The Art of Global Power: Artwork and Popular Cultures as World-Making Practices, 1st Edition (Hardback) book cover

The Art of Global Power

Artwork and Popular Cultures as World-Making Practices, 1st Edition

Edited by Emily Merson


208 pages | 17 B/W Illus.

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Hardback: 9781138388284
pub: 2020-02-27
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Artwork and popular cultures are crucial sites of contesting and transforming power relationships in world politics. The contributors to this edited collection draw on their experiences across arts, activist, and academic communities to analyze how the global politics of colonialism, capitalism, and patriarchy are expressed and may be transformed through popular cultures and artistic labour.

Through their methodological treatment of artwork and popular cultures as material sites of generating aesthetic knowledge and embodying global power, the authors foreground an analysis of global hierarchies and transformative empowerment through critically engaged political imagination and cultural projects. By centralizing an intersectional analysis of the racialized, gendered, economic dimensions of the praxis of culture, The Art of Global Power demonstrates how artwork and popular culture projects, events, and institutions are vital sites of transgressing the material conditions that produce and sustain unjust global power hierarchies.

This book intervenes in the International Relations Popular Culture literature by problematizing the idea of a single homogenizing global popular culture and engaging with multiple popular cultures articulated from diverse global locations and worldviews. To the International Relations Aesthetics literature this book contributes an intersectional analysis of aesthetics as an embodied process of knowledge production and action that takes place within global conditions of colonialism, capitalism, and patriarchy. This book will be of interest to students, researchers and practitioners of International Relations, and gender, cultural and media studies.

Table of Contents


Artwork and Popular Cultures as World-Making Practices

Emily Merson

Section One – Artwork Un/Doing Disciplinary Boundaries

Chapter 1. The Art of Crossing-Over

A. C. Imperial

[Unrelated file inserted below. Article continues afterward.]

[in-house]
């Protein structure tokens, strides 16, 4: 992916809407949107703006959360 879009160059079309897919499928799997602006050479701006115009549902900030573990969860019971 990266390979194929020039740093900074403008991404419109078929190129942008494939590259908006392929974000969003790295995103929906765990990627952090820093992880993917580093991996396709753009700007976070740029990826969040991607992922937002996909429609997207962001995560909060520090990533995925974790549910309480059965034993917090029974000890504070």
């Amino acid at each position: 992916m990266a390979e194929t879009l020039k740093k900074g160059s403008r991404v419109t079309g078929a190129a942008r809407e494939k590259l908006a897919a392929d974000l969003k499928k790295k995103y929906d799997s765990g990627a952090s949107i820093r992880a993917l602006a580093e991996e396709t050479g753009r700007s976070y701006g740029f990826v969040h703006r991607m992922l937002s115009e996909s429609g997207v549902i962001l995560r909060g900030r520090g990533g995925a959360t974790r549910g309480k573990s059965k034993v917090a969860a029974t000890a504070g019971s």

Chapter 2. Reproducing "Popular" Empire: Production, Consumption and Bodily Labour in ‘America the Gift Shop’

Armağan Teke and Jessica Jurgutis

Chapter 3. Interracial Picturesque: Lorraine O’Grady’s History of the Americas

Andil Gosine

Section Two –The Colonial Self/Other and Decolonial Popular Cultures

Chapter 4. Pop Goes the Boycott

John Greyson

Chapter 5. "Hybrid/Fusion Music and the Cosmopolitan Imaginary"

Elena Chou

Chapter 6. Fashionably Worn: Qaddafi’s Radical Dress and His Shades

Anna M. Agathangelou

Section Three – Creative Methods as World Politics

Chapter 7. The Praxis of Intersectional Curating: The World, the Street, the Hand

Vicky Moufawad-Paul

About the Editor

Emily Merson is an Assistant Professor in the Department of Politics and International Studies at the University of Regina, Canada. Her research and teaching at the intersections of settler colonialism, Indigenous self-determination, and decolonizing global politics emphasizes the transformative power of artwork and popular cultures to unsettle International Relations theories of power and popular imaginations of sovereignty. She is the author of a journal article published in Millennium: Journal of International Studies entitled "International Art World and Transnational Artwork: Creative Presence in Rebecca Belmore’s Fountain at the Venice Biennale" (2017), and a forthcoming book entitled Creative Presence: Settler Colonialism, Indigenous Self-Determination, and Decolonial Contemporary (2020).

About the Series

Popular Culture and World Politics

The Popular Culture World Politics (PCWP) book series is the forum for leading interdisciplinary research that explores the profound and diverse interconnections between popular culture and world politics. It aims to bring further innovation, rigor, and recognition to this emerging sub-field of international relations.

To these ends, the PCWP series is interested in various themes, from the juxtaposition of cultural artefacts that are increasingly global in scope and regional, local and domestic forms of production, distribution and consumption; to the confrontations between cultural life and global political, social, and economic forces; to the new or emergent forms of politics that result from the rescaling or internationalization of popular culture.

Similarly, the PCWP series wishes to provide a venue for work that explores the effects of new technologies and new media on established practices of representation and the making of political meaning. It encourages engagement with popular culture as a means for contesting powerful narratives of particular events and political settlements as well as explorations of the ways that popular culture informs mainstream political discourse. The PCWP series promotes investigation into how popular culture contributes to changing perceptions of time, space, scale, identity, and participation while establishing the outer limits of what is popularly understood as ‘political’ or ‘cultural’.

In addition to film, television, literature, and art, the PCWP series actively encourages research into diverse artefacts including sound, music, food cultures, gaming, design, architecture, programming, leisure, sport, fandom and celebrity. The series is fiercely pluralist in its approaches to the study of popular culture and world politics and is interested in the past, present, and future cultural dimensions of hegemony, resistance and power.

Learn more…

Subject Categories

BISAC Subject Codes/Headings:
POLITICAL SCIENCE / International Relations / General